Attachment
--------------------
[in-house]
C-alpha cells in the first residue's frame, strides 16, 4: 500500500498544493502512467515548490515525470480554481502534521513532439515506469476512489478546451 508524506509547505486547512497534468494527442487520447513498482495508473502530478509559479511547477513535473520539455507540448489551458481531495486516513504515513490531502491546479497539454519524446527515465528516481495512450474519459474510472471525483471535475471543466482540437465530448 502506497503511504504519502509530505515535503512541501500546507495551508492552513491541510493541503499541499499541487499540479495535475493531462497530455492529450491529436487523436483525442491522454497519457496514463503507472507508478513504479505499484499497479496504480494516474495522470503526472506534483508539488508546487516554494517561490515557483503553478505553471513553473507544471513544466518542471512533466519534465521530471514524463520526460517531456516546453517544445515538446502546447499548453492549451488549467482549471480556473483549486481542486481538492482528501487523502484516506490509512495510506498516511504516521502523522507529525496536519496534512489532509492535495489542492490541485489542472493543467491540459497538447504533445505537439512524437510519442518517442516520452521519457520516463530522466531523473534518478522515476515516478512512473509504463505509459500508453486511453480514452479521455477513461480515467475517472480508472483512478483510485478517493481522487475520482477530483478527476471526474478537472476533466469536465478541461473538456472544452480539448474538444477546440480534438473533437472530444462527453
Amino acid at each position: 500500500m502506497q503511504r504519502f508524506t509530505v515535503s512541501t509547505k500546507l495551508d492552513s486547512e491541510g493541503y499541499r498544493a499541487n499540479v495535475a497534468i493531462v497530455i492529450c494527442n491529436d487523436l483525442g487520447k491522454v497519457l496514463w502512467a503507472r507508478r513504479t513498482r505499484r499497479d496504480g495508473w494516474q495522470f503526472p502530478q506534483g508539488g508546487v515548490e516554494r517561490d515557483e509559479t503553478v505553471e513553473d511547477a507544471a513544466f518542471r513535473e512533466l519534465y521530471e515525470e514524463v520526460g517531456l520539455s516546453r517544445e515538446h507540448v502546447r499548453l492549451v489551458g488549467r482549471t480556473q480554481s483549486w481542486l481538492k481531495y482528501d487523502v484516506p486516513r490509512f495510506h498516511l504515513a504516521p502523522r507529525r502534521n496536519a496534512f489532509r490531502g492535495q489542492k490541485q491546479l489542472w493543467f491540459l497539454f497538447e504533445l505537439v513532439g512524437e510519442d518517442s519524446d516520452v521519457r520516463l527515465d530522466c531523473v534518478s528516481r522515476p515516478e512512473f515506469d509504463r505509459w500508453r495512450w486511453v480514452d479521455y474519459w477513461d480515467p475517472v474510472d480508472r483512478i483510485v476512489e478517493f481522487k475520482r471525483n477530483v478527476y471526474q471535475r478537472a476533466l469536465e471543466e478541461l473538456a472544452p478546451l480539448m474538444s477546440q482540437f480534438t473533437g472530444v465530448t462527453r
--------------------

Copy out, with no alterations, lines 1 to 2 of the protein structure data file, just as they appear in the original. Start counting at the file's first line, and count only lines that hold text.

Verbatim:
[in-house]
C-alpha cells in the first residue's frame, strides 16, 4: 500500500498544493502512467515548490515525470480554481502534521513532439515506469476512489478546451 508524506509547505486547512497534468494527442487520447513498482495508473502530478509559479511547477513535473520539455507540448489551458481531495486516513504515513490531502491546479497539454519524446527515465528516481495512450474519459474510472471525483471535475471543466482540437465530448 502506497503511504504519502509530505515535503512541501500546507495551508492552513491541510493541503499541499499541487499540479495535475493531462497530455492529450491529436487523436483525442491522454497519457496514463503507472507508478513504479505499484499497479496504480494516474495522470503526472506534483508539488508546487516554494517561490515557483503553478505553471513553473507544471513544466518542471512533466519534465521530471514524463520526460517531456516546453517544445515538446502546447499548453492549451488549467482549471480556473483549486481542486481538492482528501487523502484516506490509512495510506498516511504516521502523522507529525496536519496534512489532509492535495489542492490541485489542472493543467491540459497538447504533445505537439512524437510519442518517442516520452521519457520516463530522466531523473534518478522515476515516478512512473509504463505509459500508453486511453480514452479521455477513461480515467475517472480508472483512478483510485478517493481522487475520482477530483478527476471526474478537472476533466469536465478541461473538456472544452480539448474538444477546440480534438473533437472530444462527453